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Sharon Wood, 50s, Tech Entrepreneur

By August 25, 2011November 26th, 2016No Comments

What is your name, age, and location?

Sharon W. Wood. Age 52. Location: Ridgefield, CT, United States.

What is your profession?

Founder & CEO – Stone Creek Entertainment.

What did you study in school and what degrees do you have?

I studied marketing and philosophy in college, but was unable to get a degree. I had family obligations. I loved learning and mourned that a bit (although no regrets). Perhaps because I couldn’t get my degree, I really revel in learning. It doesn’t get old and I love it like it’s a brand new experience each time.

What was your first job?

I was a babysitter in my youth, although it didn’t last. The babies came with Great Dane’s and I quickly realized that wasn’t my calling. I was a teacher’s aide in high school, and then worked at an insurance agency. I loved being a teacher’s aide but like the Great Dane’s, insurance work wasn’t for me either.

Who or what inspired you to break into your current line of work?

I was an Executive Assistant at an ad agency and a sister agency’s CEO often encountered me at work late at nights and on weekends. After a few conversations, he offered me a job, encouraging me to accept because he felt I had “marketing instincts.” He insisted that my lack of degree was irrelevant, that you couldn’t teach someone to have a gut feel for their work.

Name/describe what has been your most rewarding project so far?

By far, Karizmac Luminous, our new app for the iPhone, iPad and iPod Touch is the most rewarding. It is geared to young girls and women, presenting the user with 300 decisions. Upon choosing her decision, it tells her what that decision says about her personality and then offers a renowned woman who may think like she does. After each session, the user gets a beautiful “charisma map,” made up of her personality traits. It is a wonderful experience to have positive feedback for your work, to hear someone tell you that they learned something about themselves because of your app.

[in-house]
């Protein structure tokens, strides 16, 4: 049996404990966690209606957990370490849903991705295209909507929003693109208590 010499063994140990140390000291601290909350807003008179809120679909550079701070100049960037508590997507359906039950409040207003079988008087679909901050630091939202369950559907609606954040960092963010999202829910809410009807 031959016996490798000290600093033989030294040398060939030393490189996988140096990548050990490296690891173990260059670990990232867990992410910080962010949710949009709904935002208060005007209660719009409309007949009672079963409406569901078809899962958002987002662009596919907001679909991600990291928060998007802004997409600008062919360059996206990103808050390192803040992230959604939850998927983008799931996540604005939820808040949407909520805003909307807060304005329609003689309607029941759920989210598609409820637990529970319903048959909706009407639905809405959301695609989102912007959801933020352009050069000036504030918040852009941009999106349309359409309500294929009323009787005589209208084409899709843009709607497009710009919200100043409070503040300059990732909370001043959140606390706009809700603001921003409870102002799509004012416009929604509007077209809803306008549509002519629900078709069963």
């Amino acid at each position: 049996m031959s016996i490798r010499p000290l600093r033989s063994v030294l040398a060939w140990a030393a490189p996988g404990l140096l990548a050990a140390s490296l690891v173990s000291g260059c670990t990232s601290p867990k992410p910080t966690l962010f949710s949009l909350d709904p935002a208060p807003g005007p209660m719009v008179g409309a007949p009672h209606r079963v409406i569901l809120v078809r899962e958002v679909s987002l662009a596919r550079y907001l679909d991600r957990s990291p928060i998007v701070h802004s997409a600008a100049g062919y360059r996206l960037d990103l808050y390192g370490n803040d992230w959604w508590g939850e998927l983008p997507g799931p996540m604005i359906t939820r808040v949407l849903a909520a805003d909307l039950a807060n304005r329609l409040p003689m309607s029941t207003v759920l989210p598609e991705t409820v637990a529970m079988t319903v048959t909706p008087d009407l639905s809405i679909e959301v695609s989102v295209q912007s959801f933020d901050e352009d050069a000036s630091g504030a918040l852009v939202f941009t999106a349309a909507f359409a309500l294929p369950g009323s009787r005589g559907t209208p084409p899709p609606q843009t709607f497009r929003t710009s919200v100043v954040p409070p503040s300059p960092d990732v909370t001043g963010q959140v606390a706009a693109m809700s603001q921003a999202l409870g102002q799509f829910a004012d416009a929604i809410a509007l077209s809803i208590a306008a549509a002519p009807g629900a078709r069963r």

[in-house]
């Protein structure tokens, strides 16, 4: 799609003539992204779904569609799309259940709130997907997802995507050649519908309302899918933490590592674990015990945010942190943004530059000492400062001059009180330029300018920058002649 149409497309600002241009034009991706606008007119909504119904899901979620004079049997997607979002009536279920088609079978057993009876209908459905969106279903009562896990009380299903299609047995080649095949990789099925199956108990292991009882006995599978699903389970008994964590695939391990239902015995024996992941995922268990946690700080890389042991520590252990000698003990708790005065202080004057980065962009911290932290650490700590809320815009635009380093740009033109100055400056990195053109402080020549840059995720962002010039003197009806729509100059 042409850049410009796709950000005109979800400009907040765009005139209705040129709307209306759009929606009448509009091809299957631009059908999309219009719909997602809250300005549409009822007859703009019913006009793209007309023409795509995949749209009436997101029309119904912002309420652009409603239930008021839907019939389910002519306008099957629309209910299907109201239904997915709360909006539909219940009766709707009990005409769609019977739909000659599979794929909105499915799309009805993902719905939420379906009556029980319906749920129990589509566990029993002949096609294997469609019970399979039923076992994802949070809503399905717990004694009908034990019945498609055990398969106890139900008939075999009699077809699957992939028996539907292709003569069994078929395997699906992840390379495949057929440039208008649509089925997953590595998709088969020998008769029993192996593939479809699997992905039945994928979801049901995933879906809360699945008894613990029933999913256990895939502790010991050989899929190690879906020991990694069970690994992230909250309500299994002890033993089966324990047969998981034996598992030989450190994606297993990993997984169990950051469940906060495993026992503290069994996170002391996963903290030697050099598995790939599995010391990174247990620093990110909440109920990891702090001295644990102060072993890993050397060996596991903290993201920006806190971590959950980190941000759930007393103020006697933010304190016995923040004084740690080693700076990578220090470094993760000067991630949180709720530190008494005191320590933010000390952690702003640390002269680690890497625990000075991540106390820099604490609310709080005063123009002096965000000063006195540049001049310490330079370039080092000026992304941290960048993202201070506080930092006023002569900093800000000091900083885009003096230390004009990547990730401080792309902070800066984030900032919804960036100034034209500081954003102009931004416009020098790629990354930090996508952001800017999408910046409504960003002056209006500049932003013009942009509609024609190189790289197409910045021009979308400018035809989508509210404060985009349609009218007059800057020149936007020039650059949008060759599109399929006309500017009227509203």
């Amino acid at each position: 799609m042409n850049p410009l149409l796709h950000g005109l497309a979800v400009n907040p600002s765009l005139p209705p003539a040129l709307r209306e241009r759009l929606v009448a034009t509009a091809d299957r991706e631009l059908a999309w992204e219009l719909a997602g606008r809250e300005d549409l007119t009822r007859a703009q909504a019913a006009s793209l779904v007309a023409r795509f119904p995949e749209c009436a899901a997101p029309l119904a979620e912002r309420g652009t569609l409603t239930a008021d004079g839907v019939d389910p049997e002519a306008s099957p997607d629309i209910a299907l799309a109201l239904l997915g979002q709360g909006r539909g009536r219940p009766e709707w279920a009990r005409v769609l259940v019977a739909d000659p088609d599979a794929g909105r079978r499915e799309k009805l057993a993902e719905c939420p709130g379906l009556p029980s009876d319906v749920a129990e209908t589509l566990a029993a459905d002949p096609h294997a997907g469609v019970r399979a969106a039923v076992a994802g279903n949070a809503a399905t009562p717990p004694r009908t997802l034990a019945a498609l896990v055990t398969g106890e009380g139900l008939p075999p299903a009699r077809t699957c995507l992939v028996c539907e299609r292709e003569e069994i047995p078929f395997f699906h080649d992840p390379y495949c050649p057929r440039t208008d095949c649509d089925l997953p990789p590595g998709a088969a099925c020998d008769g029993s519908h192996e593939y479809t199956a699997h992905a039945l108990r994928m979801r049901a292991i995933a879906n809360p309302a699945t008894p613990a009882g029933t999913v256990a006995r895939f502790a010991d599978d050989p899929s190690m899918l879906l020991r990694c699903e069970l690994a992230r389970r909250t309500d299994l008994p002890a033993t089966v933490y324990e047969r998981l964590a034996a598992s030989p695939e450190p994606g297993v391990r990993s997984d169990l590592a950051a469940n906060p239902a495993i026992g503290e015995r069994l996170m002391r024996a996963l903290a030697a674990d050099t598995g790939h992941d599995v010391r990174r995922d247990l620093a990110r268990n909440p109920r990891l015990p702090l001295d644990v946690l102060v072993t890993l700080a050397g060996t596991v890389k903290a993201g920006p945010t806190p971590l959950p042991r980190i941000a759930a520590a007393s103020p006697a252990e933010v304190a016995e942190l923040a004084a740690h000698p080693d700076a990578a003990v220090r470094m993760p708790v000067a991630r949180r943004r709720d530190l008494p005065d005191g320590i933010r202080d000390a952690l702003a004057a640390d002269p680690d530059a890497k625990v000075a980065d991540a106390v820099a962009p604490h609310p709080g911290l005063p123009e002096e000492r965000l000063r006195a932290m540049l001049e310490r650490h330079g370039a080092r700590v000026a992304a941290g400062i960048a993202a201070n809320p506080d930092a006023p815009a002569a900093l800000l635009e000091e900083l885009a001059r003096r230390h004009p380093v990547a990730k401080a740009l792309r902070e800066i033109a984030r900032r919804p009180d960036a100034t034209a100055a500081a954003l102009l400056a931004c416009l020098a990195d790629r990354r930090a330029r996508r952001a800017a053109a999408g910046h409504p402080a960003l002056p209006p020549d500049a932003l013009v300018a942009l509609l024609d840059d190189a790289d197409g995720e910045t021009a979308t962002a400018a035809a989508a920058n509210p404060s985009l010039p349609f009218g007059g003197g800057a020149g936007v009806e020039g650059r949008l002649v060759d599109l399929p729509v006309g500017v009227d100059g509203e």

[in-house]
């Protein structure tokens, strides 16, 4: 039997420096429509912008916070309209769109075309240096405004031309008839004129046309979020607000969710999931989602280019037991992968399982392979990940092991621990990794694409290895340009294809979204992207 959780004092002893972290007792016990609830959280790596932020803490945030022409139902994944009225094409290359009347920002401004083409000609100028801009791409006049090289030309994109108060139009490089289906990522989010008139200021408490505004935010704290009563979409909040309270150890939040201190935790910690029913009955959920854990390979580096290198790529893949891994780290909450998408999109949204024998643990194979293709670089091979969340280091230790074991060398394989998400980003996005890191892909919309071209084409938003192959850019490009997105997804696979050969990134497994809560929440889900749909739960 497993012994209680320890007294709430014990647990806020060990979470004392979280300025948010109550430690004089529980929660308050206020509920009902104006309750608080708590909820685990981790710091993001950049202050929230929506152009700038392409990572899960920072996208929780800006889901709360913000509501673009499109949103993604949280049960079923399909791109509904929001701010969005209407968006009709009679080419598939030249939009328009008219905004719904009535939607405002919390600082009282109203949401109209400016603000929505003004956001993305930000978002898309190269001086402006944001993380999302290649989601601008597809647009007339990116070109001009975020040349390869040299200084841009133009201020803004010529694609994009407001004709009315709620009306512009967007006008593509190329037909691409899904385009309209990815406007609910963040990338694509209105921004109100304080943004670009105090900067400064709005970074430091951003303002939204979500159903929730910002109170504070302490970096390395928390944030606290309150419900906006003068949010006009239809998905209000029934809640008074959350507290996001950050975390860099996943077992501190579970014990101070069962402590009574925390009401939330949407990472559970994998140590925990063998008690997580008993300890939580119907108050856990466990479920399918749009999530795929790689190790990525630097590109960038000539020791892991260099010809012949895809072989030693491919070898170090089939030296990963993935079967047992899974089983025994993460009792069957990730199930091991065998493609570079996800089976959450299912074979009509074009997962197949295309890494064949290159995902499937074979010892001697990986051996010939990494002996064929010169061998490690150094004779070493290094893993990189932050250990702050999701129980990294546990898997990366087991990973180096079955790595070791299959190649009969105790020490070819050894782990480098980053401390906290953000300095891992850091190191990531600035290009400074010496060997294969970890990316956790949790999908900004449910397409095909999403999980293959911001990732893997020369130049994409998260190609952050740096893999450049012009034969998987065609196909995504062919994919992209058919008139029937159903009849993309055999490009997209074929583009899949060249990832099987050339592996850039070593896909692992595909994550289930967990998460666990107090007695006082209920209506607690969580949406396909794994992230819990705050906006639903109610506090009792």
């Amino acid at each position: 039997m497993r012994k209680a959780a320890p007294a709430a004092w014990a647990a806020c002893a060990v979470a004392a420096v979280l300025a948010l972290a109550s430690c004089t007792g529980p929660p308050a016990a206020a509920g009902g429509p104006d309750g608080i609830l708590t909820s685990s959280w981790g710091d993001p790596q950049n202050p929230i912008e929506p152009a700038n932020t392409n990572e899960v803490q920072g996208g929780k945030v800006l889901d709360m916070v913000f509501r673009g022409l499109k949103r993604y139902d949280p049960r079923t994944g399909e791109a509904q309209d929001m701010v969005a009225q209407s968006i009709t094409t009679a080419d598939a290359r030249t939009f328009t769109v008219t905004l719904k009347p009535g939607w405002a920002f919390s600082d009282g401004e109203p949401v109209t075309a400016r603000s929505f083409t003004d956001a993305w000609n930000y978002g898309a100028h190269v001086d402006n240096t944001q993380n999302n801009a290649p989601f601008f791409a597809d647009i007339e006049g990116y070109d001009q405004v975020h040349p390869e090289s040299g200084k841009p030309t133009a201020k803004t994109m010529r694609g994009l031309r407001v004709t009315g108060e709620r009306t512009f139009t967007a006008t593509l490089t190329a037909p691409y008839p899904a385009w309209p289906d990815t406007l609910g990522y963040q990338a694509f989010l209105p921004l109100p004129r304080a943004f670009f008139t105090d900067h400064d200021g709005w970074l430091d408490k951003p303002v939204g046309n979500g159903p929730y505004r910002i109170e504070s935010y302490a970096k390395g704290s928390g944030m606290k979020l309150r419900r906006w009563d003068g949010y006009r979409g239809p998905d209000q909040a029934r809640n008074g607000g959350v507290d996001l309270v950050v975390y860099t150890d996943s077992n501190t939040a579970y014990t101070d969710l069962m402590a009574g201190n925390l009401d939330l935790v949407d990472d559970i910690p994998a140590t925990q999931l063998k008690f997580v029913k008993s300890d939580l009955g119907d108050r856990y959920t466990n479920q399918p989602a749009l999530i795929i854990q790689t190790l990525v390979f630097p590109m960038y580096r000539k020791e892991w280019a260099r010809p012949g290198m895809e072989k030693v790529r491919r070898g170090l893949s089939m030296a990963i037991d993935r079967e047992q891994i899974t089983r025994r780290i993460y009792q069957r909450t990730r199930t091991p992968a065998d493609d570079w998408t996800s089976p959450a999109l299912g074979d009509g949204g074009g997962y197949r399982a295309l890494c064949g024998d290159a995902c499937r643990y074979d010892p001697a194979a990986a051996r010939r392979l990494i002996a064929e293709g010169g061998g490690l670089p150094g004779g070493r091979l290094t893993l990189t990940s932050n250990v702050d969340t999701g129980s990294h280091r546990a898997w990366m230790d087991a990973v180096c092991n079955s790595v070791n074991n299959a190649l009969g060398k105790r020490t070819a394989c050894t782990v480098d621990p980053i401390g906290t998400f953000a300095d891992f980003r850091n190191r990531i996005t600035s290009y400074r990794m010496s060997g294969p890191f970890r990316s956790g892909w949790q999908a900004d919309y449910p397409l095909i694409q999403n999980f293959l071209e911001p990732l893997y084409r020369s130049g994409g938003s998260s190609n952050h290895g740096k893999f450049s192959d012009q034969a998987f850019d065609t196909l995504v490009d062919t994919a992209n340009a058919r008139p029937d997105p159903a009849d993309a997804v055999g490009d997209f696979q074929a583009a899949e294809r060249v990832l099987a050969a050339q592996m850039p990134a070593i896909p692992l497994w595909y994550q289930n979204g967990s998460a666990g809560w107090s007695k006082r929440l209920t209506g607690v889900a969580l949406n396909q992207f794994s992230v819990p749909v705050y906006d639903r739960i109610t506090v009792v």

Name/describe one incident when being a woman has helped your career?

We create games and apps for women. Being a woman definitely helps. Games are emotional and experiential. I once read (quite a while ago) about a man who was working with a cosmetics company. In order to experience his product through the user’s eyes (no pun intended), he applied mascara and felt he understood exactly what the customer did. I found that to be peculiar. He may have experienced how it feels to apply mascara, but if that’s all he thought there was to it, he missed the point about what mascara means to a woman. I feel the same way about games and apps for women. You have to live it to know how it’s going to be appreciated.

Name/describe one incident when being a woman has hindered your career?

I worked in sports marketing in the late 70s and early 80s. It was definitely a boy’s club. I can’t complain about it hindering my career – I was promoted quite often in that era. But for many men who I worked with, the idea that I was creating multimillion dollar sports marketing campaigns was humorous.

Who is your role model or mentor (alive or dead)?

I’ve been really fortunate to have quite a few. I do, however, have to credit my high school English teacher, who is still a great friend and supporter. She really changed how I think and as a result, how I learned. I am very sure that was a significant paradigm shift for me. It changed how I see the world and myself. I am happy to say we are still in touch.

If you could give one piece of advice to a woman starting out in your field, what would it be?

Everyone tells you to work hard, but I would say work smart. Working smart requires working hard, but it also requires you to think and feel what you’re working.

I work in games, one of the fastest moving business industries. It requires speed and being limber. Whether you’re in a fast moving business segment or any other, I feel like we’re all in a hurry. Hurry and finish. Hurry and get home. Hurry and move on to the next thing. You can hurry yourself past many really important learnings. But when you really absorb what you’re working on, it not only enables you to build your career, it also enlarges who you are as a person.


Stone Creek Entertainment

Follow @karizmac on Twitter

Download the Karizmac Luminous app via iTunes

– Interview by Elena Rossini


Author elena

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